Misclassification Are there specific rules regarding employee/contractor classification? Austrian employment legislation generally applies only to individuals performing personal services within a strict framework of instructions in relation to time, place and method of rendering their services. These individuals are qualified as ‘employees’ within the meaning of Austrian employment legislation. Once this determination has been made, several statutes regulate the specific types of employment, which are determined by:
- the type of work performed (eg, blue-collar workers or white-collar workers);
- the employee’s responsibilities (eg, managerial or non-managerial personnel, who have different protections regarding working time and dismissal); or
- the type of employer (eg, private-sector employer or public-sector employer).
Contracts Must an employment contract be in writing? Although no legal requirement states that employment contracts must be in writing, employers must issue written statements of employment terms to employees.
Are any terms implied into employment contracts? Austrian employment legislation mostly comprises mandatory provisions that allow deviations from the law only for the employee’s benefit. Therefore, under the doctrine of pre-emption, contractual terms must not contravene the majority of the terms under Austrian employment legislation. The scope of this legislation means that most employment terms are implied by law.
Are mandatory arbitration/dispute resolution agreements enforceable? Enforcement of the employment statutes mainly rests with the judiciary. In relation to employment, the Austrian court system is strictly federal and has a three-tier structure. The district courts have jurisdiction over first-instance employment disputes. The Vienna circuit has a specialised court at district court level (the Vienna Labour Court).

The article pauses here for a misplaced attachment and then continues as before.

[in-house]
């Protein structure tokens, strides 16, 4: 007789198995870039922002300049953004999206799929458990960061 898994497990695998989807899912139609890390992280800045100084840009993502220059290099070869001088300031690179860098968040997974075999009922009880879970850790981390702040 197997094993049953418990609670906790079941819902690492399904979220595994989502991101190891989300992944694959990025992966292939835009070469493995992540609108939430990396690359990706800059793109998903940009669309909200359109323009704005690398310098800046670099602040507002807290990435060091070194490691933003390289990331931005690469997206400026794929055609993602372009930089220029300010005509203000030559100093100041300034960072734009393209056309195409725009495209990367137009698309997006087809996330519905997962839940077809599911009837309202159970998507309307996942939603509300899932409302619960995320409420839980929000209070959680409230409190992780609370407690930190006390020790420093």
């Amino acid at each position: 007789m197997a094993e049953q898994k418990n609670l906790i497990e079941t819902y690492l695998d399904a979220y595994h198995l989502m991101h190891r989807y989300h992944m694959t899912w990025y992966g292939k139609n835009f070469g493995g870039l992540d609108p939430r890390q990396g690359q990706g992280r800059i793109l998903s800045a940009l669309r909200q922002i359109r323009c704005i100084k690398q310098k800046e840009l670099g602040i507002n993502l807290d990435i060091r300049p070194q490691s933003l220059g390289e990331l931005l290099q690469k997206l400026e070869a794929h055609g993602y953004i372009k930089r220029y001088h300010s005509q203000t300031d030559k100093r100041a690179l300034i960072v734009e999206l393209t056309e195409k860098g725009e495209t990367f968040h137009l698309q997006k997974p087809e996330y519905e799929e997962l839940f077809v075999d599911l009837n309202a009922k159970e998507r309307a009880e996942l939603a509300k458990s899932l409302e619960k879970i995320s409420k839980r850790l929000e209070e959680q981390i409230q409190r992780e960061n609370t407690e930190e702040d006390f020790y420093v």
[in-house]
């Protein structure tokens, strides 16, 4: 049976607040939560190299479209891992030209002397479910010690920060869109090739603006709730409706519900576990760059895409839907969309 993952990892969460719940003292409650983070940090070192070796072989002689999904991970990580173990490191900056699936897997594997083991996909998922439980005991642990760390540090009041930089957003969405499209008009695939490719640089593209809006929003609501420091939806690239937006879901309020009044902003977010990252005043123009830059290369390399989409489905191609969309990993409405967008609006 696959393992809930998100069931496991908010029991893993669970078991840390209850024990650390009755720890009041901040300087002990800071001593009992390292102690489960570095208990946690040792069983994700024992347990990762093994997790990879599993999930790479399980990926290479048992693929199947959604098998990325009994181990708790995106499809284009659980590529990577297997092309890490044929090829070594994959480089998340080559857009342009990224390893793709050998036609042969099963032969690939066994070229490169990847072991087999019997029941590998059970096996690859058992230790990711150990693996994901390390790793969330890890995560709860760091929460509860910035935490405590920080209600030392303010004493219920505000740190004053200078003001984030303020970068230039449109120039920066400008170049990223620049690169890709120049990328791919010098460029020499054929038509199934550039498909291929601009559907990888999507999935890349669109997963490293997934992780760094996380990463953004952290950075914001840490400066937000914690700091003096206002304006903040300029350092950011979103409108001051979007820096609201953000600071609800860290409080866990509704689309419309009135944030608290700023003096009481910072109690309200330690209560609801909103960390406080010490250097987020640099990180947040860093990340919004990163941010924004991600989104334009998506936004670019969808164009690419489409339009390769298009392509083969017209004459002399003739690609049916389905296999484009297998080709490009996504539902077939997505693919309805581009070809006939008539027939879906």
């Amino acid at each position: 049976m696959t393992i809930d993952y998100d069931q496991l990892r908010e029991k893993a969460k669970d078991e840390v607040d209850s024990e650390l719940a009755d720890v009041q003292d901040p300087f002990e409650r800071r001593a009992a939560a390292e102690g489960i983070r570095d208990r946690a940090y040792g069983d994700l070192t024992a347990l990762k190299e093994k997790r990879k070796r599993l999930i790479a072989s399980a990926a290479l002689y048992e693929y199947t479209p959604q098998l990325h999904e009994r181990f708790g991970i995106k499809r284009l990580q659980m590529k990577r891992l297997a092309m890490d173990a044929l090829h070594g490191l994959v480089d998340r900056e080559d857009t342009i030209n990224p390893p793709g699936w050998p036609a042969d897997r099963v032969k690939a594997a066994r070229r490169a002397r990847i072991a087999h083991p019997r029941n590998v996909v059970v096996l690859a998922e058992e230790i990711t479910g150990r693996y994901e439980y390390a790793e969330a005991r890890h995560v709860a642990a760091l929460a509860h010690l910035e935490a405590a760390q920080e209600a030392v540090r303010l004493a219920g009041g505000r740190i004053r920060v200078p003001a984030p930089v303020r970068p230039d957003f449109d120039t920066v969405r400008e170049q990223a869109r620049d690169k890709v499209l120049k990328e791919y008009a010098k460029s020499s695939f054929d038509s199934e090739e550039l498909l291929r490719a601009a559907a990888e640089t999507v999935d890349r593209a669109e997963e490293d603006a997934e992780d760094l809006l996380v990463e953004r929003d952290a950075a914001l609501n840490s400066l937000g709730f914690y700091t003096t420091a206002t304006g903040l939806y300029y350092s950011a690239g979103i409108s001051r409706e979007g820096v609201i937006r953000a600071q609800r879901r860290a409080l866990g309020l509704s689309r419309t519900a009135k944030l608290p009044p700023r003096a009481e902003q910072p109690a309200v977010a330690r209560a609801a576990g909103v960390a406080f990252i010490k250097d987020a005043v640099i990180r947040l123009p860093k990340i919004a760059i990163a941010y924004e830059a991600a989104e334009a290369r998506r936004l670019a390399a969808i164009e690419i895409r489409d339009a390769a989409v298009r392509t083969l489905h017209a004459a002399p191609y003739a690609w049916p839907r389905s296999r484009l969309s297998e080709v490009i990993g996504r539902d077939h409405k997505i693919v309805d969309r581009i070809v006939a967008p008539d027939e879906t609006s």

Appeals are heard by one of the four courts of appeal located across Austria. As a last resort, the Supreme Court may be called on to review an appellate decision if certain legal requirements are met (eg, the case has paramount legal significance). Based on the procedural rights afforded to employees under the civil procedure rules, mandatory arbitration or dispute resolution agreements are enforceable only if they concern ongoing disputes between an employer and employee. As for potential future disputes, only members of the management boards of either limited liability companies or stock corporations may opt for private arbitration.
How can employers make changes to existing employment agreements? Austrian law allows for unilateral changes to existing employment agreements to a limited extent. Employers can retain and exercise the right to determine certain aspects of employment, but this right is mostly subject to judicial scrutiny. Therefore, as a rule, changes to existing employment agreements can be made only by mutual consent. One lawful way to exert influence on an employee is to present a proposed change in a notice of termination, which is conditional on the employee’s refusal to consent to the proposed change. Although this type of conditional termination is subject to regulation, the courts usually allow employers to reduce an employee’s salary by up to 20% without incurring the general statutory protection against dismissal (ie, lack of social justification).
In addition, an employer will be considered to have tacitly accepted a modification in an employee’s contractual obligations if it does not request a specific performance.
Foreign workers Is a distinction drawn between local and foreign workers? Nationals who are not part of the European Economic Area (EEA) must obtain residence permits and work permits. Once a permit has been granted, Austrian law does not distinguish between local and foreign workers.
To the contrary, Austrian legislation on anti-wage dumping clarifies that non-EEA nationals must not be discriminated against in terms of salary or working conditions.